Launched in Beijing in March 2018, the third-generation Volkswagen Touareg boasts a minimalist cockpit and huge dual-screen to keep you connected while on the move. Continuing just-auto/AIC's review of interior design and technology trends, we take a closer look at how VW's high-tech flagship compares to its predecessor.
VW's SUV range, led by the Touareg, consists of the T-Roc, Tiguan, Tiguan Allspace, Atlas (US) and its sister model Teramont (China). Touareg sits on the Volkswagen Group's flexible modular longitudinal matrix which is used for high end models with engines and gearboxes installed longitudinally.
At first glance, the Touareg is imposing and unmistakable with its wide, boxy front grille and integrated headlights. The exterior bristles with status-enhancing chrome, reflecting the styling preferences of its largest customer target group in China.
Size-wise, the Touareg is a massive car from whichever angle you approach it. Compared to the last version, it is slightly wider (+44 mm) and longer (+77 mm). This five-door, five-seater, five-metre long car offers a 1,051 mm load length and load capacity of some 810 litres (+113 litres) with the seats up or 1,800 litres with the seats flipped forward, just enough to haul a student's end-of-year paraphernalia back home for the summer. Kerb weight is just over two tons.
Once seated in the throne-like, easy driving position, the eye is drawn to a large, curved touchscreen which VW calls Innovision Cockpit. The 12-inch digital instrument cluster merges with the Tesla-esque 15-inch thin-film-transistor central touchscreen to form a digital infotainment unit. This piece of flashy kit represents the nerve centre of the interior, an interactive interface in which the information and settings of all essential comfort, assist and infotainment systems converge in one matrix. True, it does take a little time to work your way through the menu and fathom things out. But no more so than a new smartphone.
The Innovision Cockpit includes App Connect, four USB ports (two at the front as interfaces for the infotainment system including charging function and two at the rear with a charging function only) and a WiFi hotspot to enable up to eight devices to be connected simultaneously.
In the seating department, the plush, powered front leather seats offer a pneumatic massage function with no fewer than eight programmes available to find the ideal seating position. The position of the rear seats can be shifted by 160 mm fore/aft to create more space in the rear if required. Meanwhile, the angle adjustment of the rear seat backrests is also variable in three stages, and by up to 21 degrees. There is more than enough room in the back for three six-footers to sit comfortably without invading each other's space.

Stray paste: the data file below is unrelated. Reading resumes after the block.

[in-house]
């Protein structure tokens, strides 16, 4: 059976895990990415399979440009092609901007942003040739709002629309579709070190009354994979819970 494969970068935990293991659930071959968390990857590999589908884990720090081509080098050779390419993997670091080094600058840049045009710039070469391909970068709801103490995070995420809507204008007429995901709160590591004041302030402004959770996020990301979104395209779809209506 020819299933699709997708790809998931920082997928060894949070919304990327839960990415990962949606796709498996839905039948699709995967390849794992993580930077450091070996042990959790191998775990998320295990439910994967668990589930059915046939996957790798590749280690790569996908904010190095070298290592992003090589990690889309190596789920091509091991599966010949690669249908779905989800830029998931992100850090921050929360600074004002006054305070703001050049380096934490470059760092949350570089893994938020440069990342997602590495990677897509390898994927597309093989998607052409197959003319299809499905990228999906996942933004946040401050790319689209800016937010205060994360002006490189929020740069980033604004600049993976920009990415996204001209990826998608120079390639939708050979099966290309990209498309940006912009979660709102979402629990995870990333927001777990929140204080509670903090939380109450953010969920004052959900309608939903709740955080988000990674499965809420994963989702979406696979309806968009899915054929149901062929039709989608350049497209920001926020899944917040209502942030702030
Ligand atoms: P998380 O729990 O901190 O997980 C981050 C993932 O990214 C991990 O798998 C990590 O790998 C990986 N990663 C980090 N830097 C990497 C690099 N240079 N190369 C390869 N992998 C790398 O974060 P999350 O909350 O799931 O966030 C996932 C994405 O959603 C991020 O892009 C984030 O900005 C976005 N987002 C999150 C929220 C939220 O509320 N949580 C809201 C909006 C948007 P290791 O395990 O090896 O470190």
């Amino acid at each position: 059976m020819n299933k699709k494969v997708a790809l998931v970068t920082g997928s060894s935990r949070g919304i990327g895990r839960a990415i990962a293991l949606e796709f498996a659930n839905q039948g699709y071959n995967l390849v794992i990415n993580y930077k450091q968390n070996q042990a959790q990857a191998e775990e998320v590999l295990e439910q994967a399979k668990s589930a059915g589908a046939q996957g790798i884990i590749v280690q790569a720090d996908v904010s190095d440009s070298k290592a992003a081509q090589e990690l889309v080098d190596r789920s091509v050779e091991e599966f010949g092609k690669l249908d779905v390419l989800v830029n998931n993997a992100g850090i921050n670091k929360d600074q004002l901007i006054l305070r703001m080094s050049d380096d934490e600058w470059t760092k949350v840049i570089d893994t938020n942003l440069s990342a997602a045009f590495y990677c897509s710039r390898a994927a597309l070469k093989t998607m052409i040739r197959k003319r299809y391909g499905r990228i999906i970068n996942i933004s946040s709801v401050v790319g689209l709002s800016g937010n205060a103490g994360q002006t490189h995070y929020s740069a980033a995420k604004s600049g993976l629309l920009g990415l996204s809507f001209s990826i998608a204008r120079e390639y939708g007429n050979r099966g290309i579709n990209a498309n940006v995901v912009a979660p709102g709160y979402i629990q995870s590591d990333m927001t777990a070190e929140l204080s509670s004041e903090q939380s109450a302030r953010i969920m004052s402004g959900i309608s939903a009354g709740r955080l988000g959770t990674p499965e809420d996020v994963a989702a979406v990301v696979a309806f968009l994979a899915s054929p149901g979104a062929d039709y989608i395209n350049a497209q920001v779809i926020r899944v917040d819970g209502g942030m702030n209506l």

Storage-wise, there are plenty of felt-lined cubby holes to stash bits and pieces, including a decent size glovebox and deep-ish centre console.
While head-up displays (HUDs) have been in cars for more than 20 years, OE fitment rates have been slow and gradual. But the Hud market is predicted to flourish as more cars are being equipped with advanced driver assistance systems (ADAS) and drivers are demanding graphically rich data, visual alerts and greater levels of connectivity.
HUD technologies fall into two camps: Combiner and Windscreen. A combiner HUD uses a screen to reflect an image to the driver, while a windscreen HUD has images projected directly off the windscreen.
The Touareg incorporates a windscreen HUD that displays information on speed, road signs, warning signs, speed limiter, road junction detailed map, sat-nav info, automatic distance control, cruise control system, lane assist and lane change assist. The display itself has a virtual screen size of 217 x 88 mm making it the largest display of this type offered by the automaker to date.
It is not often that we come across cars with night vision. So it was a pleasant surprise to see that the Touareg has this on offer.
Statistics indicate that around 30 per cent of severe road accidents occur at night, although less than 30 per cent of all journeys are undertaken during night time. Night vision systems enable the driver to see objects beyond the range of the headlights at night or in poor visibility conditions.